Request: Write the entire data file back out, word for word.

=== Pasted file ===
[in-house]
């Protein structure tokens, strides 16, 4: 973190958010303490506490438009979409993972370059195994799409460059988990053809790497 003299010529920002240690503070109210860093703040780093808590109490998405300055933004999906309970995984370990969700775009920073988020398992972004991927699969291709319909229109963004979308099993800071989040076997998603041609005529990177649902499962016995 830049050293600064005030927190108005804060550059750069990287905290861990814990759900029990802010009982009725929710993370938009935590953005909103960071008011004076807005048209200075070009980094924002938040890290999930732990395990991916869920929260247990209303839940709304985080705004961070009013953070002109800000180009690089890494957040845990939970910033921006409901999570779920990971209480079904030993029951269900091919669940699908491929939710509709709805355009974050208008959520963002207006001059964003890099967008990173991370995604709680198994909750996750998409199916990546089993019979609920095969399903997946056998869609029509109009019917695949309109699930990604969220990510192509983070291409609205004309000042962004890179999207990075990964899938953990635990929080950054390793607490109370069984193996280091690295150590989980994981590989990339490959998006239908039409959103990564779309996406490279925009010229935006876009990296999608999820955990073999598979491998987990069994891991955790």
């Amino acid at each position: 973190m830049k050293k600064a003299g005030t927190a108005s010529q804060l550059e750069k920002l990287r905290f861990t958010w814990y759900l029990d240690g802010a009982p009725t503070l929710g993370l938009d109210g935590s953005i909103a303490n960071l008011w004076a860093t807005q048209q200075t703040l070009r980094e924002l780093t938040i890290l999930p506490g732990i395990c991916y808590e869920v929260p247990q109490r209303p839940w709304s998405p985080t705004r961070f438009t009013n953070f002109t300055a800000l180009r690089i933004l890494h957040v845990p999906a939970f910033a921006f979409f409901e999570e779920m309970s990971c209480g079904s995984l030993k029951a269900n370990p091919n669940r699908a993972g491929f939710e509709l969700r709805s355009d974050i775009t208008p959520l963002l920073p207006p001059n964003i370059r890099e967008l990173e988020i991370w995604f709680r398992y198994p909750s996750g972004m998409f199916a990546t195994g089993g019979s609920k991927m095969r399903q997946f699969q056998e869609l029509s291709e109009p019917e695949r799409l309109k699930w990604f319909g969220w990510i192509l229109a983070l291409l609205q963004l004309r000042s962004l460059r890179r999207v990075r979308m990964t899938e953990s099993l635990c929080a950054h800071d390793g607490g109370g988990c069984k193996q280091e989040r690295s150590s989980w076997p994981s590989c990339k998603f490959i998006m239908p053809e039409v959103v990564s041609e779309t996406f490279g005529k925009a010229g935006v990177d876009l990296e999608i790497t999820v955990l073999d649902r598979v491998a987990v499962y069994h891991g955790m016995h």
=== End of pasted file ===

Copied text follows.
[in-house]
């Protein structure tokens, strides 16, 4: 973190958010303490506490438009979409993972370059195994799409460059988990053809790497 003299010529920002240690503070109210860093703040780093808590109490998405300055933004999906309970995984370990969700775009920073988020398992972004991927699969291709319909229109963004979308099993800071989040076997998603041609005529990177649902499962016995 830049050293600064005030927190108005804060550059750069990287905290861990814990759900029990802010009982009725929710993370938009935590953005909103960071008011004076807005048209200075070009980094924002938040890290999930732990395990991916869920929260247990209303839940709304985080705004961070009013953070002109800000180009690089890494957040845990939970910033921006409901999570779920990971209480079904030993029951269900091919669940699908491929939710509709709805355009974050208008959520963002207006001059964003890099967008990173991370995604709680198994909750996750998409199916990546089993019979609920095969399903997946056998869609029509109009019917695949309109699930990604969220990510192509983070291409609205004309000042962004890179999207990075990964899938953990635990929080950054390793607490109370069984193996280091690295150590989980994981590989990339490959998006239908039409959103990564779309996406490279925009010229935006876009990296999608999820955990073999598979491998987990069994891991955790």
């Amino acid at each position: 973190m830049k050293k600064a003299g005030t927190a108005s010529q804060l550059e750069k920002l990287r905290f861990t958010w814990y759900l029990d240690g802010a009982p009725t503070l929710g993370l938009d109210g935590s953005i909103a303490n960071l008011w004076a860093t807005q048209q200075t703040l070009r980094e924002l780093t938040i890290l999930p506490g732990i395990c991916y808590e869920v929260p247990q109490r209303p839940w709304s998405p985080t705004r961070f438009t009013n953070f002109t300055a800000l180009r690089i933004l890494h957040v845990p999906a939970f910033a921006f979409f409901e999570e779920m309970s990971c209480g079904s995984l030993k029951a269900n370990p091919n669940r699908a993972g491929f939710e509709l969700r709805s355009d974050i775009t208008p959520l963002l920073p207006p001059n964003i370059r890099e967008l990173e988020i991370w995604f709680r398992y198994p909750s996750g972004m998409f199916a990546t195994g089993g019979s609920k991927m095969r399903q997946f699969q056998e869609l029509s291709e109009p019917e695949r799409l309109k699930w990604f319909g969220w990510i192509l229109a983070l291409l609205q963004l004309r000042s962004l460059r890179r999207v990075r979308m990964t899938e953990s099993l635990c929080a950054h800071d390793g607490g109370g988990c069984k193996q280091e989040r690295s150590s989980w076997p994981s590989c990339k998603f490959i998006m239908p053809e039409v959103v990564s041609e779309t996406f490279g005529k925009a010229g935006v990177d876009l990296e999608i790497t999820v955990l073999d649902r598979v491998a987990v499962y069994h891991g955790m016995h």